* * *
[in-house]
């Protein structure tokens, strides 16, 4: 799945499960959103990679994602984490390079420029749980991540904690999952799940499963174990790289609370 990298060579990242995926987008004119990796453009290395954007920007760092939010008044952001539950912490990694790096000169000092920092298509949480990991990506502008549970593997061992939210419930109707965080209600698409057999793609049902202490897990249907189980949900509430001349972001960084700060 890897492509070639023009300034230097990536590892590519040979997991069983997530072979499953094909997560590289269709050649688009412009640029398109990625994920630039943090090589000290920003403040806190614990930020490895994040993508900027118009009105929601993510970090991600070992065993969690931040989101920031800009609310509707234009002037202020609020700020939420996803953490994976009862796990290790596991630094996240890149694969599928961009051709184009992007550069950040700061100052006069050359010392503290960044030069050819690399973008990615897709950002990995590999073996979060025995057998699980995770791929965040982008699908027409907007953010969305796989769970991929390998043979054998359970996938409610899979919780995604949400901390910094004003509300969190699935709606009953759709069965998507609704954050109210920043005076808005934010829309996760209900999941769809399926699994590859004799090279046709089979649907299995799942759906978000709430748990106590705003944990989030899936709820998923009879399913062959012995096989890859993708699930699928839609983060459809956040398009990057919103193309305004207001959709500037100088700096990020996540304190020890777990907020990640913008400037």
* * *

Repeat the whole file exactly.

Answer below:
[in-house]
């Protein structure tokens, strides 16, 4: 799945499960959103990679994602984490390079420029749980991540904690999952799940499963174990790289609370 990298060579990242995926987008004119990796453009290395954007920007760092939010008044952001539950912490990694790096000169000092920092298509949480990991990506502008549970593997061992939210419930109707965080209600698409057999793609049902202490897990249907189980949900509430001349972001960084700060 890897492509070639023009300034230097990536590892590519040979997991069983997530072979499953094909997560590289269709050649688009412009640029398109990625994920630039943090090589000290920003403040806190614990930020490895994040993508900027118009009105929601993510970090991600070992065993969690931040989101920031800009609310509707234009002037202020609020700020939420996803953490994976009862796990290790596991630094996240890149694969599928961009051709184009992007550069950040700061100052006069050359010392503290960044030069050819690399973008990615897709950002990995590999073996979060025995057998699980995770791929965040982008699908027409907007953010969305796989769970991929390998043979054998359970996938409610899979919780995604949400901390910094004003509300969190699935709606009953759709069965998507609704954050109210920043005076808005934010829309996760209900999941769809399926699994590859004799090279046709089979649907299995799942759906978000709430748990106590705003944990989030899936709820998923009879399913062959012995096989890859993708699930699928839609983060459809956040398009990057919103193309305004207001959709500037100088700096990020996540304190020890777990907020990640913008400037």